Saturday, June 13, 1998 Published at 12:13 GMT 13:13 UK
Business: The Economy
Catching the 'Asian flu'
Trade is now global
Why should the economic recession in Japan, or the fall in Far Eastern currencies, affect other parts of the world like Europe or the USA?
The reason is that world markets are now so inter-linked that a recession in one part of the world quickly affects trade in all regions. And because financial markets are even more closely tied together by global electronic trading, a crisis in confidence in one market will quickly be transmitted to others.
What has hurt the Asian economies?
The Asian economies were the fastest growing in the world until the crisis hit last year. But the growth of countries like Thailand, Indonesia and South Korea was fueled by imported capital borrowed mainly in dollars.
When it became clear that the fixed link between the dollar and their currencies was not sustainable, curriences like the Thai baht, the Korean won and the Indonesian rupiah fell dramatically. This made the debts of the companies that had borrowed dollars much more expensive - and put brought many of the companies to the brink of bankruptcy.
Eventually the International Monetary Fund had to provide loans of billions of dollars to help stablize their currencies.
With domestic demand weak, they hoped to boost their economies by selling more abroad, using their cheaper currency.
This would further weaken the domestic economies, hurting the prospects for imports from Europe and Japan and plunging these countries further into recession.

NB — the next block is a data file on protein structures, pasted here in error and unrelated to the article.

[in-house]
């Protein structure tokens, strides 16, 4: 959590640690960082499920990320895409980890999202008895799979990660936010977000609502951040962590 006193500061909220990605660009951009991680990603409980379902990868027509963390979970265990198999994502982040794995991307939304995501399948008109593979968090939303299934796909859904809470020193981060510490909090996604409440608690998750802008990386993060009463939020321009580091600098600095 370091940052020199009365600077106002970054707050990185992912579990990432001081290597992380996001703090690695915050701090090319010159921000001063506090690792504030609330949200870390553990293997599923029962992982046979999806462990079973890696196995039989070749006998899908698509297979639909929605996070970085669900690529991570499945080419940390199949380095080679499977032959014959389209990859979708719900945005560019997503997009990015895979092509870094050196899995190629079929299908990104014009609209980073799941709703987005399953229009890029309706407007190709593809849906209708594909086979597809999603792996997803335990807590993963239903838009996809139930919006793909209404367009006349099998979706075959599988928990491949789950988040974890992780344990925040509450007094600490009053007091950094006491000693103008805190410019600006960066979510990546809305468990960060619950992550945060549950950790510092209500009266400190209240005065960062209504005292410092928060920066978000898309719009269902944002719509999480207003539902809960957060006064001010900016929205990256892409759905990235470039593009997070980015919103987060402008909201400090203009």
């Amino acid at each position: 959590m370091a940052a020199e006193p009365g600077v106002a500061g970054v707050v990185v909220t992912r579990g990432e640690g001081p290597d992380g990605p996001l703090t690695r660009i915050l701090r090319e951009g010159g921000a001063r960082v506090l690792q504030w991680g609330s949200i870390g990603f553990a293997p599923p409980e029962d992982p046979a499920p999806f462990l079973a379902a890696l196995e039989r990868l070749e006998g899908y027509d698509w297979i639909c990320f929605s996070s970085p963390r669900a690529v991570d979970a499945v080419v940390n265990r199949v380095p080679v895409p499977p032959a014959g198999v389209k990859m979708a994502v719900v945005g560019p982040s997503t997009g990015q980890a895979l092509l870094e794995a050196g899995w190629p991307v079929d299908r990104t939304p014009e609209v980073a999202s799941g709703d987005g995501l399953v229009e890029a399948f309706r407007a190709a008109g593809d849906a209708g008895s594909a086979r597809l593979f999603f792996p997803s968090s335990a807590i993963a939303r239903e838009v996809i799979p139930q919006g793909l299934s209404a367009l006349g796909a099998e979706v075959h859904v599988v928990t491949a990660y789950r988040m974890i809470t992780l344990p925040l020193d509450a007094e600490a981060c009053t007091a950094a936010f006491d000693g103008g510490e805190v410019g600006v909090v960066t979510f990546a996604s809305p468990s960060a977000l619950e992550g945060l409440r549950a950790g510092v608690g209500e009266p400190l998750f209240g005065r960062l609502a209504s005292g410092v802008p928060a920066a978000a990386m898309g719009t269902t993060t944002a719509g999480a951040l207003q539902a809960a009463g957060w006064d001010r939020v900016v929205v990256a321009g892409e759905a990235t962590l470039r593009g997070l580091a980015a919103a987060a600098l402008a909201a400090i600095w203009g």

Effects on Financial Markets
The weakness in Asia can hit the real economy in other industrialised countries, especially the manufacturing sector, by making it harder to export and providing more intense competition from cheaper imported goods from the Far East.
But it also hit financial markets which have been enjoying boom conditions. First of all, corporate earnings for some British and European companies are down because of the loss of their export markets, which has affected their share price.
The gloom can also affect financial markets more generally. Stock markets across Asia have had dramatic falls in recent monoths. If investors believe this is the end of the stock market boom globally, they may decide to switch out of equities entirely, into safer forms of investment such as bonds.
This could hurt confidence in markets generally. And falling stock markets could mean that the people who have benefited from the increase in stock values will feel less wealthy. In the US an extra $12 trillion of notional gains has been sitting in the accounts of the 30% of the population who own stocks If the fall in notional wealth makes them spend less, this could weaken economic growth in the Western industral countries. And it could also make people demand higher wages, raisiing inflationary pressures.
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